WASHINGTON - Top Republicans are starting to worry about their health care rallying cry "Repeal the bill." It just might singe GOP candidates in November's elections, they fear, if voters begin to see benefits from the new law.
Democrats, hoping the GOP is indeed positioning itself too far to the right for the elections, are taking note of every Republican who pledges to fight for repeal. Such a pledge might work well in conservative-dominated Republican primaries, they say, but it could backfire in the fall when more moderate voters turn out.
At least one Republican Senate candidate, Mark Kirk of Illinois, has eased back from his earlier, adamant repeal-the-law stance. And the U.S. Chamber of Commerce, which fiercely opposed President Barack Obama's health legislation, now urges opponents to pursue a "more effective approach" of trying to "minimize its harmful impacts."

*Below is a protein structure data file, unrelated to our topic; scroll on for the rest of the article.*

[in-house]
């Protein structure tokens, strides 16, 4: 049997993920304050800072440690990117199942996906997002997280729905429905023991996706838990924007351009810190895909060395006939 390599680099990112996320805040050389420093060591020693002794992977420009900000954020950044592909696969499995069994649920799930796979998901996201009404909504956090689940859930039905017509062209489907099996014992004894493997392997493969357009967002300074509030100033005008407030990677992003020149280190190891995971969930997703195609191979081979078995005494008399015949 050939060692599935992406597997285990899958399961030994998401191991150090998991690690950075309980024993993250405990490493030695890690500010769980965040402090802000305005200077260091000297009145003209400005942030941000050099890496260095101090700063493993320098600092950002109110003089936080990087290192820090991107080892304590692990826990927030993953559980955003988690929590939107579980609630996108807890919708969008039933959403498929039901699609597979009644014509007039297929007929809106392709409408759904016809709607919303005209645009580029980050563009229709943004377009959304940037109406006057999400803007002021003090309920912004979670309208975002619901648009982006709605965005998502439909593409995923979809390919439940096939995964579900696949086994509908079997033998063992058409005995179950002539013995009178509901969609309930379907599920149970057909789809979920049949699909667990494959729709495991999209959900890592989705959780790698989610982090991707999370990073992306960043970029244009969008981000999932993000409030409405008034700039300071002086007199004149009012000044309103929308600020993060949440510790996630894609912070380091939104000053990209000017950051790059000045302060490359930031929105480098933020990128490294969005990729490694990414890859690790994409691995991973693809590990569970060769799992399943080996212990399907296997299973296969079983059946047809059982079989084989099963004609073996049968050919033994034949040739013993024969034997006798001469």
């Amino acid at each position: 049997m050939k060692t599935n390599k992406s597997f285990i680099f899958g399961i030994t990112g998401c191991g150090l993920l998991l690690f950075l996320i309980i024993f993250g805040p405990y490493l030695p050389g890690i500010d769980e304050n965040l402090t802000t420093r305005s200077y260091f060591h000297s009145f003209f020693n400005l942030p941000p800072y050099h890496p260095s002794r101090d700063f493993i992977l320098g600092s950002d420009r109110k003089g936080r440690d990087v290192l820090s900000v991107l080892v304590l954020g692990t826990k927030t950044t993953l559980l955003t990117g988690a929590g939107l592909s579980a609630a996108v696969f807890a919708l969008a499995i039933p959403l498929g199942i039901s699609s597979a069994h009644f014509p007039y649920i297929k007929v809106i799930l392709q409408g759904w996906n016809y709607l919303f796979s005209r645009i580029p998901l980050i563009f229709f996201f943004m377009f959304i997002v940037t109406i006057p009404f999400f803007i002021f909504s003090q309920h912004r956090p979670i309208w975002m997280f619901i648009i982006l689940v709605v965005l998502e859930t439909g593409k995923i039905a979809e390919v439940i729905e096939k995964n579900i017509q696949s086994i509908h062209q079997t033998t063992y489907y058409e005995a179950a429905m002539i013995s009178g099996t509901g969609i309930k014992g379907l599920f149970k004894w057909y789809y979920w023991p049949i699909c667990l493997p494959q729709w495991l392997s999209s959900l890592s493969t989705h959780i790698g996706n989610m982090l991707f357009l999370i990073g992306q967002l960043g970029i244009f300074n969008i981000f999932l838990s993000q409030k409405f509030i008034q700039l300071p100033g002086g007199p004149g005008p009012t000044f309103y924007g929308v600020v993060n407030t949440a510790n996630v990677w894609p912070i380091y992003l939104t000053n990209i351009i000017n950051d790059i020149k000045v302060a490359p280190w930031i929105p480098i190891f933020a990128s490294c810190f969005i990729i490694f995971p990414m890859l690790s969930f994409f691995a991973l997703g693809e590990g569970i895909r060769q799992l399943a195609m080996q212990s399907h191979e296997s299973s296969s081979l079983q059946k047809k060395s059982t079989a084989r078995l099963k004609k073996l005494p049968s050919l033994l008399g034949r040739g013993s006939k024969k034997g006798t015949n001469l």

For Republicans, urging a full repeal of the law will energize conservative activists whose turnout is crucial this year. But it also carries risks, say strategists in both parties.
Repeal is politically and legally unlikely, and some grass-roots activists may feel disillusioned by a failed crusade.
"It's just not going to happen," Sen. Bob Corker (R-Tenn.) said of repeal in a speech yesterday. "It's a great political issue," he said, but opponents will never muster the 67 votes needed in the 100-member Senate.
Over the next few months, Democrats say, Americans will learn of the new law's benefits, and anger over its messy legislative pedigree may fade.
Republican leaders are moving cautiously, wary of angering their hard-right base. In recent public comments, they have quietly played down the notion of repeal while emphasizing claims that the law will hurt jobs, the economy and the deficit.
Asked whether he advises Republican Senate candidates to call for repealing the law, Sen. John Cornyn of Texas, who chairs the committee responsible for electing GOP senators this fall, said: "Candidates are going to test the winds in their own states. . . . In some places, the health care bill is more popular than others." Three weeks ago, he said he thought GOP Senate candidates should run on a platform of repealing the legislation.